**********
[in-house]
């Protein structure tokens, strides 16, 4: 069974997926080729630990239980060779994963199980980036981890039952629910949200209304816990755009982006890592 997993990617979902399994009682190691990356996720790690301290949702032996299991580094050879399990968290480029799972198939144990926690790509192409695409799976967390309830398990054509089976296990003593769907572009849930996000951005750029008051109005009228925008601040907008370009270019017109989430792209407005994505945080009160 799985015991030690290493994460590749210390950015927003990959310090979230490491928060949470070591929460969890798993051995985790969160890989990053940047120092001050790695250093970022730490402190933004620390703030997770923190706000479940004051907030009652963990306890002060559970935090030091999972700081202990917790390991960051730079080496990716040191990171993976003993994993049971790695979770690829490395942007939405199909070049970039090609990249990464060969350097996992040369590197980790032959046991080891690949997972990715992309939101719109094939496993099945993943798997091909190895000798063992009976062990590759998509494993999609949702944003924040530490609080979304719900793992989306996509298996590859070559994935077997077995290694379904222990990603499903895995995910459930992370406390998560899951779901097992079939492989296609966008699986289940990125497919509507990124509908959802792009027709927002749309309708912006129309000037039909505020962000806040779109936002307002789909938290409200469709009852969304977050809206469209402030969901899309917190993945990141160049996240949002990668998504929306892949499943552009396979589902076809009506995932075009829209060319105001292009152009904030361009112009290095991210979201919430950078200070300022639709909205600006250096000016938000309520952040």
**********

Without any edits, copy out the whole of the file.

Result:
[in-house]
């Protein structure tokens, strides 16, 4: 069974997926080729630990239980060779994963199980980036981890039952629910949200209304816990755009982006890592 997993990617979902399994009682190691990356996720790690301290949702032996299991580094050879399990968290480029799972198939144990926690790509192409695409799976967390309830398990054509089976296990003593769907572009849930996000951005750029008051109005009228925008601040907008370009270019017109989430792209407005994505945080009160 799985015991030690290493994460590749210390950015927003990959310090979230490491928060949470070591929460969890798993051995985790969160890989990053940047120092001050790695250093970022730490402190933004620390703030997770923190706000479940004051907030009652963990306890002060559970935090030091999972700081202990917790390991960051730079080496990716040191990171993976003993994993049971790695979770690829490395942007939405199909070049970039090609990249990464060969350097996992040369590197980790032959046991080891690949997972990715992309939101719109094939496993099945993943798997091909190895000798063992009976062990590759998509494993999609949702944003924040530490609080979304719900793992989306996509298996590859070559994935077997077995290694379904222990990603499903895995995910459930992370406390998560899951779901097992079939492989296609966008699986289940990125497919509507990124509908959802792009027709927002749309309708912006129309000037039909505020962000806040779109936002307002789909938290409200469709009852969304977050809206469209402030969901899309917190993945990141160049996240949002990668998504929306892949499943552009396979589902076809009506995932075009829209060319105001292009152009904030361009112009290095991210979201919430950078200070300022639709909205600006250096000016938000309520952040």